Agent-based modeling of bioenergy crop adoption and farmer decision-making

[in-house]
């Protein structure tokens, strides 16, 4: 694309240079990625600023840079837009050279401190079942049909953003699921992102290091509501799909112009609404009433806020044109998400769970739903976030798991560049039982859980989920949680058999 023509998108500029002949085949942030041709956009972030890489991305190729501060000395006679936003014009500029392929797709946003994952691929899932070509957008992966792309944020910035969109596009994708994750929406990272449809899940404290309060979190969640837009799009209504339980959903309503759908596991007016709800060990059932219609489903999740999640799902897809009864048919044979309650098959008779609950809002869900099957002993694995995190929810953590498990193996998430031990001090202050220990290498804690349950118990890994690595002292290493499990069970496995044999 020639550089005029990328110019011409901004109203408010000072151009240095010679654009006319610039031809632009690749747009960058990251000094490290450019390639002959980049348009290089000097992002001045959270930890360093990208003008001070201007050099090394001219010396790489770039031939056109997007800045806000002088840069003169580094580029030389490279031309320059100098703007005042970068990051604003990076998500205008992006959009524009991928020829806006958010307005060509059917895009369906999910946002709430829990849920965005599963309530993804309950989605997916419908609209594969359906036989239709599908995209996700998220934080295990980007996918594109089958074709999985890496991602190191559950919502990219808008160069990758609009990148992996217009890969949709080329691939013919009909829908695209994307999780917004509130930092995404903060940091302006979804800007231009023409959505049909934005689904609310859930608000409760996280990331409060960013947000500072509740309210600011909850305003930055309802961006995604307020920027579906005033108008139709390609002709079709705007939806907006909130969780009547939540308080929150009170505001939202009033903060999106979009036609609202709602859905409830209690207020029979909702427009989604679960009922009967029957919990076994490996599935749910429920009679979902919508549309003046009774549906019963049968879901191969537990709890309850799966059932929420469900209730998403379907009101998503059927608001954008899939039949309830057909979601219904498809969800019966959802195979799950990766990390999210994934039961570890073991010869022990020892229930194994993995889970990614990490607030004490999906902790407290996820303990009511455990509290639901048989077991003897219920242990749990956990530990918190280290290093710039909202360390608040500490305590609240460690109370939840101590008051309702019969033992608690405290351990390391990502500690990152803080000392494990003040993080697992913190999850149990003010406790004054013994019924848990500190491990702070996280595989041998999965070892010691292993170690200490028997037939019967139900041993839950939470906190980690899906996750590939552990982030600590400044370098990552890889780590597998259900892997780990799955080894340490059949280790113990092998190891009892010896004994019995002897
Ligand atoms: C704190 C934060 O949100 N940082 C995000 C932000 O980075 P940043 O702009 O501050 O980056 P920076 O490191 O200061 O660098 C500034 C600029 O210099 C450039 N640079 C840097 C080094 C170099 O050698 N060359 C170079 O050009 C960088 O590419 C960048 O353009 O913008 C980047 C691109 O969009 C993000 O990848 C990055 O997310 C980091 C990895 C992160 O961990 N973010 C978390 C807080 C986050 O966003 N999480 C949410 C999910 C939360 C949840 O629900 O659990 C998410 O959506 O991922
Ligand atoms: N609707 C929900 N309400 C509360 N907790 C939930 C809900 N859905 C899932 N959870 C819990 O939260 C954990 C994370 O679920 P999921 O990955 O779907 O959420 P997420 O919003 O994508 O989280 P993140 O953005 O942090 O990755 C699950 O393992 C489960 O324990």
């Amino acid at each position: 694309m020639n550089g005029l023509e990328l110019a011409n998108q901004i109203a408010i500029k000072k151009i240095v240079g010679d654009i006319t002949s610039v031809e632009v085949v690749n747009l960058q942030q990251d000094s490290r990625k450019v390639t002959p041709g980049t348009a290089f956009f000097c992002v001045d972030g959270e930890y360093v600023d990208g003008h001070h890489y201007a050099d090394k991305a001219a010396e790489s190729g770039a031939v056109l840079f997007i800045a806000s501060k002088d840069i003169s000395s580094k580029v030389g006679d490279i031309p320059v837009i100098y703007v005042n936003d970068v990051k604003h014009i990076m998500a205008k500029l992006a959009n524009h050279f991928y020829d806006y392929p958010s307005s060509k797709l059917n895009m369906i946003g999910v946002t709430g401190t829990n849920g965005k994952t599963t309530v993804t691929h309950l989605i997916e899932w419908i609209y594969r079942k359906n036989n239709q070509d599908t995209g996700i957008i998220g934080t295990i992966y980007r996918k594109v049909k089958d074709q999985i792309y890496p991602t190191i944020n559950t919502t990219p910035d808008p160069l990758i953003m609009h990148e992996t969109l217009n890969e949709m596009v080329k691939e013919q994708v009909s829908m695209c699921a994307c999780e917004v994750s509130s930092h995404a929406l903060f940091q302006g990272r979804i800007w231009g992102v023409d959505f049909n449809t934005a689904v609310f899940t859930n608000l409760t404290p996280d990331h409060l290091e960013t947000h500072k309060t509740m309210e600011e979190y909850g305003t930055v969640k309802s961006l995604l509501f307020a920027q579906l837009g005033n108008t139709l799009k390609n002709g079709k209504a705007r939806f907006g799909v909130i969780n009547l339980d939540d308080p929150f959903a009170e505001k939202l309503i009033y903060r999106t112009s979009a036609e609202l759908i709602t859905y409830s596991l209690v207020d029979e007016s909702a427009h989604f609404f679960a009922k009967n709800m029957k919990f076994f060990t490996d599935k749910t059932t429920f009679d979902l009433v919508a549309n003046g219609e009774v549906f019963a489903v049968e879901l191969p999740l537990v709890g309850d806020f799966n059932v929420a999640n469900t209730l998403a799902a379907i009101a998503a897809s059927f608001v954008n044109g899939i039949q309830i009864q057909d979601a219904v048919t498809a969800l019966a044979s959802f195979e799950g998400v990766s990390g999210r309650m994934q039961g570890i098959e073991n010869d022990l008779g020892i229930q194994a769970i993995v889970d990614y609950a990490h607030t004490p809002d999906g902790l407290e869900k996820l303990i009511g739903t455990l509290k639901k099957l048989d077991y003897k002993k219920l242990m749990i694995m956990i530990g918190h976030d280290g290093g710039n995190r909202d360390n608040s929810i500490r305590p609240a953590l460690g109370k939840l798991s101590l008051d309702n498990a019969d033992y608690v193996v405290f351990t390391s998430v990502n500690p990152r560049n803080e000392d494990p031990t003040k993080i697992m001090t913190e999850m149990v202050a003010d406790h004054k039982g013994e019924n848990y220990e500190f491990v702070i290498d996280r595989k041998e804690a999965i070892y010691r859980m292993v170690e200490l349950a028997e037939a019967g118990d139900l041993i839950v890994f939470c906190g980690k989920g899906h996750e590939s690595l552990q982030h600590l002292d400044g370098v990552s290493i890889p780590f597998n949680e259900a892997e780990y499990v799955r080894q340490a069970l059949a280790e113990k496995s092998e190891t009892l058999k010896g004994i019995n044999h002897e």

We formulate an agent-based simulation model to analyze farmers' decision-making in bioenergy crops adoption and predict related farmers' group behavior. Agents include farmers and biofuel producers, and each is represented with their own decision-making mechanism. We quantitatively model the decisionmaking of farmers in Iowa, USA as an optimization model based on values derived from published literature and social survey data; results were further validated with social survey data. Economic and environmental impacts of growing conventional row crops versus dedicated energy crops are considered and evaluated under a series of operational constraints including neighborhood influence. We apply the model to forecast biomass supply in the next three decades and reveal that Iowa has the potential to produce 2.27 billion gallons (8.59 billion liters) of cellulosic biofuel by 2022, which constitutes 14.2% of RFS2 cellulosic ethanol mandate. We also find improved publicity to be more efficient in promoting biomass production than raising the contract price. This paper provides a new approach to study farmers' behavior, and insights we derive on managerial operations may be of interest to bioenergy investors, producers, and government policy makers.